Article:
Maybe you think you're disciplined...
You may be one of those who never skips a workout-no matter how pressing the day may be; always saves money-even when you've had a bad month, rises early-no matter how late you stayed up, or after losing 50 lbs, you vow to never indulge in anything that's been dipped, drizzled, battered, or fried again. Sure, like all of us, there are days where you feel like skipping, splurging, sleeping in, or supersizing, but you refuse to give into those temptations because you've learned (the hard way) that what you work on becoming has very little to do with what you feel like doing. Disciplined people first discipline their feelings- no matter how sore, broke, tired, or famished they may be, they don't allow their feelings to become the master of their doing.
Like heart disease is to the body, feelings are to our success-the silent killer. Feelings incessantly fight us to stay within our comfort zone by chattering, nudging, and whispering our psyche to take it easy, you've earned it, relax, and you've got plenty of time. Disciplined people fence in their feelings- they're permitted to be felt, yet not allowed to run wild.
At the beginning of each month you set a goal of how much you want to make along with how many cars you want to sell-3 awful days later, you go back to doing what you've always done-just enough. Normally your goal is based on your current crises- if it needs to be caught up, paid down, pre-paid, or paid off before it's charged off, you'll do whatever it takes and no more. Often times we'd rather remain in the comfort of our miseries than to venture into the unknowns of undiscovered bliss. We know the disciplines it takes to have a successful month-catch this many Ups, demo and write-up a certain percentage of people, and you'll deliver this amount of cars-easier said than done. You know your product, you listen to all of the closing CD's, you take notes in the meetings, yet you're no more successful than you were when you first started. What gives?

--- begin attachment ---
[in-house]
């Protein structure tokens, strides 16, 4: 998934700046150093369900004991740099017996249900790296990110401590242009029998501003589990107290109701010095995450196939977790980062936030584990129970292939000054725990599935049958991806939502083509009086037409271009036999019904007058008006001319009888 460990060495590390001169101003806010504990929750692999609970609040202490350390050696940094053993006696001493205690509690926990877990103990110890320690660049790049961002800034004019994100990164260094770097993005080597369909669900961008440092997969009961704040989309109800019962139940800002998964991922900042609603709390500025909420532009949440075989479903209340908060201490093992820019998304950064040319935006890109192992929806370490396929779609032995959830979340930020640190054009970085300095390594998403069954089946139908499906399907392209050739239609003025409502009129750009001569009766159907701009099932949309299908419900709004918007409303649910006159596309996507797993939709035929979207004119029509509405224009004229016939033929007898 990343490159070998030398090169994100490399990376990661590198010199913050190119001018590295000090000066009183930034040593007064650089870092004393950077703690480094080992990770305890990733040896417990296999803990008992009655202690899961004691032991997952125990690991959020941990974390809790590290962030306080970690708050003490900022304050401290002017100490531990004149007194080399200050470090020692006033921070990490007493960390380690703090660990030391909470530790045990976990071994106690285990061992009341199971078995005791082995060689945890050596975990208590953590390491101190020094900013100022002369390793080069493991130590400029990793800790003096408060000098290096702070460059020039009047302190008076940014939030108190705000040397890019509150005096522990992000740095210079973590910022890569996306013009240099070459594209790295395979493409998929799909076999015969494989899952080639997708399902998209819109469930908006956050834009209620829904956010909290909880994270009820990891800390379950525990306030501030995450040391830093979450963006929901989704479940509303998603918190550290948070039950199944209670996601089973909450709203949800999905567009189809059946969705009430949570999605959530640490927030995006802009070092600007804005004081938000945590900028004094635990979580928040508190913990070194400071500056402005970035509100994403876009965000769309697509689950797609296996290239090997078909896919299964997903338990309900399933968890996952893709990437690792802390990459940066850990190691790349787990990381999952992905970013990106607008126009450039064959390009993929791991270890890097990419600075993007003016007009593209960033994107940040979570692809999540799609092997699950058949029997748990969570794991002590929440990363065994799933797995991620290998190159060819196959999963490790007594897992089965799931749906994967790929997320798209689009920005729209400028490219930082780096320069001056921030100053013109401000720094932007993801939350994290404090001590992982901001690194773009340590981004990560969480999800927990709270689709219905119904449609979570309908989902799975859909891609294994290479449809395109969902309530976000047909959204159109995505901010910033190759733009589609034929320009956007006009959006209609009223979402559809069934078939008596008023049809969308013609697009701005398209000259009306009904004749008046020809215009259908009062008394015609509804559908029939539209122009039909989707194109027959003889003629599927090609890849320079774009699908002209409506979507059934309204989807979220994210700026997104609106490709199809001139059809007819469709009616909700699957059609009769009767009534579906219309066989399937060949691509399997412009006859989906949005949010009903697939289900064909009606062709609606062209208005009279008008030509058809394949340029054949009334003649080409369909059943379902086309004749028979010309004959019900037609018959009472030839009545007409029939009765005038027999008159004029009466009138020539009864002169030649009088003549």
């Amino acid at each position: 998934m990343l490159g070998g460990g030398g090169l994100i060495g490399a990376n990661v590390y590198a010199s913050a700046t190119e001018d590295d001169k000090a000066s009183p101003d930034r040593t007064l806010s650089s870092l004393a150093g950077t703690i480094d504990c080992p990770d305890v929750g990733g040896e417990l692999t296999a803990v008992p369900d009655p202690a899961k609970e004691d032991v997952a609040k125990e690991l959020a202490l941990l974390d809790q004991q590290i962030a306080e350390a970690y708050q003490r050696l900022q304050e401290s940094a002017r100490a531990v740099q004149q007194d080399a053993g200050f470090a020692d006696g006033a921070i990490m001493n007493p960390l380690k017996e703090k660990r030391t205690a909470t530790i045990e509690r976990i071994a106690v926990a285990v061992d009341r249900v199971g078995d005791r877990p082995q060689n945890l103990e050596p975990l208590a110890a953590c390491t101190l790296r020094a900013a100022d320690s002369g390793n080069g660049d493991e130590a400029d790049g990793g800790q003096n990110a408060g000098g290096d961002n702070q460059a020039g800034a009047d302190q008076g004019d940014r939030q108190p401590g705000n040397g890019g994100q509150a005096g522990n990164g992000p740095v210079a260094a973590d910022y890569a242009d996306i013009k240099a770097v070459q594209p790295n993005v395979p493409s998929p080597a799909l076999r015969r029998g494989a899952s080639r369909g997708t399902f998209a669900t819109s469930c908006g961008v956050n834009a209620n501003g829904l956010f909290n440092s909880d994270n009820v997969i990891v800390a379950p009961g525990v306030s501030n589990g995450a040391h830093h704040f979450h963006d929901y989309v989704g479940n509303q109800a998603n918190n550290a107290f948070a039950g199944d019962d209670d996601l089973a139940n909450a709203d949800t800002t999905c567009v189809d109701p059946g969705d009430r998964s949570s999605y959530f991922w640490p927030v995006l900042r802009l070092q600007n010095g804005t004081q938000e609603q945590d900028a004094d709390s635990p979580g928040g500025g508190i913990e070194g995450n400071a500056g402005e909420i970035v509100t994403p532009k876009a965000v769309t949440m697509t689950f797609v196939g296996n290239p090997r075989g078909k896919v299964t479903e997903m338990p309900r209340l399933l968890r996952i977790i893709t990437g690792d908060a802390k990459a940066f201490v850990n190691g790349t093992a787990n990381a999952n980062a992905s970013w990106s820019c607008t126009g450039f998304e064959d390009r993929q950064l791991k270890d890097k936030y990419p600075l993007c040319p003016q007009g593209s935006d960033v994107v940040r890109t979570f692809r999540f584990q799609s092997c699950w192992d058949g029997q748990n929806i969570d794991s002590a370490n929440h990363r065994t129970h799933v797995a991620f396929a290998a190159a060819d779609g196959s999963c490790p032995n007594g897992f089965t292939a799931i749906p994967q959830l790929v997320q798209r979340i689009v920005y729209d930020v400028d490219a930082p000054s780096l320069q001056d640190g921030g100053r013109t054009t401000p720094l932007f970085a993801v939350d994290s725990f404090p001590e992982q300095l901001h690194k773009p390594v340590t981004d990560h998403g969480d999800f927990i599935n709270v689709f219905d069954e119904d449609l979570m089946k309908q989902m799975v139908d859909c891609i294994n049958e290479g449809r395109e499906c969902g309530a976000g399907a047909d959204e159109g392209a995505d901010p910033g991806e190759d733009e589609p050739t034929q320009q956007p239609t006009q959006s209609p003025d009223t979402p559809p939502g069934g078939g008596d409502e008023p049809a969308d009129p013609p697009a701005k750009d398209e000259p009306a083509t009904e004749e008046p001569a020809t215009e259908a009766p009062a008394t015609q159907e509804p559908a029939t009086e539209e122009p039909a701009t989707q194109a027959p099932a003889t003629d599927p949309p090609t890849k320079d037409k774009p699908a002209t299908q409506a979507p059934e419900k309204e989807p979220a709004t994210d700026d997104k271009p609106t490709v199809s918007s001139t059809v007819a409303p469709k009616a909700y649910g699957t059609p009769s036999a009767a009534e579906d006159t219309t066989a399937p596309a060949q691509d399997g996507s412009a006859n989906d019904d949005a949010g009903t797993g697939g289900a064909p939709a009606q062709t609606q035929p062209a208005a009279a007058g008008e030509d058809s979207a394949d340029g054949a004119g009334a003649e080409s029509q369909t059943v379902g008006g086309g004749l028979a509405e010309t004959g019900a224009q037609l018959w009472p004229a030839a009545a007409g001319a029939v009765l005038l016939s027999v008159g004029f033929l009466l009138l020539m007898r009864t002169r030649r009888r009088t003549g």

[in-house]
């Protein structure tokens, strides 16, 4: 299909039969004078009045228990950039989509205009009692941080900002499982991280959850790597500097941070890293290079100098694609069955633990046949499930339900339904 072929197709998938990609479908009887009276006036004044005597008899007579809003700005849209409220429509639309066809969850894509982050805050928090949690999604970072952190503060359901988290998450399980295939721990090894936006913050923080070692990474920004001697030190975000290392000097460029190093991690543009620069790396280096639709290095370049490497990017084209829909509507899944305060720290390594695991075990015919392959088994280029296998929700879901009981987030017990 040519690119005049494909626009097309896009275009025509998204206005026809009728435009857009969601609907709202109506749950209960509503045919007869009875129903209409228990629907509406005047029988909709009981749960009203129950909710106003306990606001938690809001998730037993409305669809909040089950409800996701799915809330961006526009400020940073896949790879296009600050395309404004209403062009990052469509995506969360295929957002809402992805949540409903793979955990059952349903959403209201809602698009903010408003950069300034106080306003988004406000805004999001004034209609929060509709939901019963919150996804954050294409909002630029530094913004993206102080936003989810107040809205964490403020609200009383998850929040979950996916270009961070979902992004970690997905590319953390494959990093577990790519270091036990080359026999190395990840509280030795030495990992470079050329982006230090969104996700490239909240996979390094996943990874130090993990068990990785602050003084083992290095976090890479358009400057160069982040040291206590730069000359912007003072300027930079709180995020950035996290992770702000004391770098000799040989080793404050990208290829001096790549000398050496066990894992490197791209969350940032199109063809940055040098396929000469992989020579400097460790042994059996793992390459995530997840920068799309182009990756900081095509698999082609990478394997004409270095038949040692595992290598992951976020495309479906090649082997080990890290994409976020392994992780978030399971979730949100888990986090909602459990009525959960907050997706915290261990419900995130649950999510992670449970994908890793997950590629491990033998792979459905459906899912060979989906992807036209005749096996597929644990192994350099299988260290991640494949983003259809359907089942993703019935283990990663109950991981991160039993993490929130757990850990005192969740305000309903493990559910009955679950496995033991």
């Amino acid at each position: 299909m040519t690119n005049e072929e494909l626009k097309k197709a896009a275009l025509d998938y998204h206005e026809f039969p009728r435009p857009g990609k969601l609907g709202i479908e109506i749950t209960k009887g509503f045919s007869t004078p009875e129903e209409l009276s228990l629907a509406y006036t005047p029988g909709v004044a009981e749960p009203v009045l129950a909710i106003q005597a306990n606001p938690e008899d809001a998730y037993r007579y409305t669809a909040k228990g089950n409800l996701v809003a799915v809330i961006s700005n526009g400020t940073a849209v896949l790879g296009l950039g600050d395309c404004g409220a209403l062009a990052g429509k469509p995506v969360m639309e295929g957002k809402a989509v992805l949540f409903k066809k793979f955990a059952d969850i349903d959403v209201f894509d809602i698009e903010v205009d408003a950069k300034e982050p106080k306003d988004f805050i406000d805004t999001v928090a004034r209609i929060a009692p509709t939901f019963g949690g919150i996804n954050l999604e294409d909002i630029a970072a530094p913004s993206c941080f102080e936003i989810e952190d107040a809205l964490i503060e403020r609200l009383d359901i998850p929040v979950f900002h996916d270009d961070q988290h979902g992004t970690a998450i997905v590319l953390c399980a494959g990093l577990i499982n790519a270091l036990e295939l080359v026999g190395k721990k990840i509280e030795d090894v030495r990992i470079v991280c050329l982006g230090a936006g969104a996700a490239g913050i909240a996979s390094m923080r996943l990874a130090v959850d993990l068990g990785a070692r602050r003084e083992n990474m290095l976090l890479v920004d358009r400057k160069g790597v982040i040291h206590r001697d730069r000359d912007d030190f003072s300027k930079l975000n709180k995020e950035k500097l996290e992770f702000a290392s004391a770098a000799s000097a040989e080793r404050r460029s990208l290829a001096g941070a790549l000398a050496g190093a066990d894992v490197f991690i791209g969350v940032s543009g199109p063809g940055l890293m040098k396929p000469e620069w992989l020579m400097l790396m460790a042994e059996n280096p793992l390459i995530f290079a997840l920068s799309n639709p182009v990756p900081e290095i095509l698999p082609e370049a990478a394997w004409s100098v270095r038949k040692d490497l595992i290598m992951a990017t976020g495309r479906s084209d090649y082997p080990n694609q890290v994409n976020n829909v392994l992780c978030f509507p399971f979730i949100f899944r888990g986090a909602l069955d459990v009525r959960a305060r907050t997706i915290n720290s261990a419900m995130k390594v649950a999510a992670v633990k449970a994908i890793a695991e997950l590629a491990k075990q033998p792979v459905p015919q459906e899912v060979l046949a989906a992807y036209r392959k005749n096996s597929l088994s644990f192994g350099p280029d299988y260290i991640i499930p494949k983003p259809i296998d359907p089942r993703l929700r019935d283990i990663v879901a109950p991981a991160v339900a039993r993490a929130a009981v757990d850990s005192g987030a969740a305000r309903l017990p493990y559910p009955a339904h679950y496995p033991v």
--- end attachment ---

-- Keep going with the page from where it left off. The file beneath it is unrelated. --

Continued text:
Your techniques may not be undisciplined, but your disappointments are....
If the road to life is littered with disappointments, then the road to the sale is paved with them. How you handle your disappointments is proportionate to how successful you are in your sales career (and life). Disappointments suck- there was the time when you felt like you should've been put on half of a deal; the customer you spent two days with bought across the street; another dealership put more in your customer's trade than your manager did; F&I wouldn't push that questionable deal through; the customer didn't come back and ask for you, you didn't get Saturday the 22nd off, the last customer demanded you lose $3000, yesterday's late night deal rolled back this morning, and you had to drive an hour away to get your customer to sign one form. And that's all in one day :)
Contrary to your belief, you are not cursed, damned, doomed, or snakebit...you're just disappointed and just like the person who wants to build strength, save more, learn more, or look better, you've got to discipline your disappointments. There will be times on the showroom and in life that the ball will not bounce your way. Don't allow your mood to become mountains to your month. Tommy Lasorda put it best when he said, "No matter how good you are, you're going to lose 1/3 of your games; no matter how bad you are, you're going to win 1/3 of your games-it's the other 1/3 that makes a difference." Unfortunately we allow the one third of our losses to govern two thirds of our lives. Focus on what you can control-whether you feel like it or not-whether you lose by a little or get annihilated, keep showing up NO MATTER WHAT. Let the lines of disappointments, discouragements, downfalls, and disparaging moments champion chapters of newfound victories.
"The rule is simple," says Seth Godin, "The person who fails the most will win. If I fail more than you do, I will win. Because in order to keep failing, you've got to be good enough to keep playing. So, if you fail cataclysmically and never play again, you only fail once. But if you are always there shipping, putting your work into the world, creating and starting things, you will learn endless things. You will learn to see more accurately, you will learn the difference between a good idea and a bad idea and, most of all, you will keep producing."
Fence your feelings and you will find your destiny.
I'll see you next time on the Blacktop.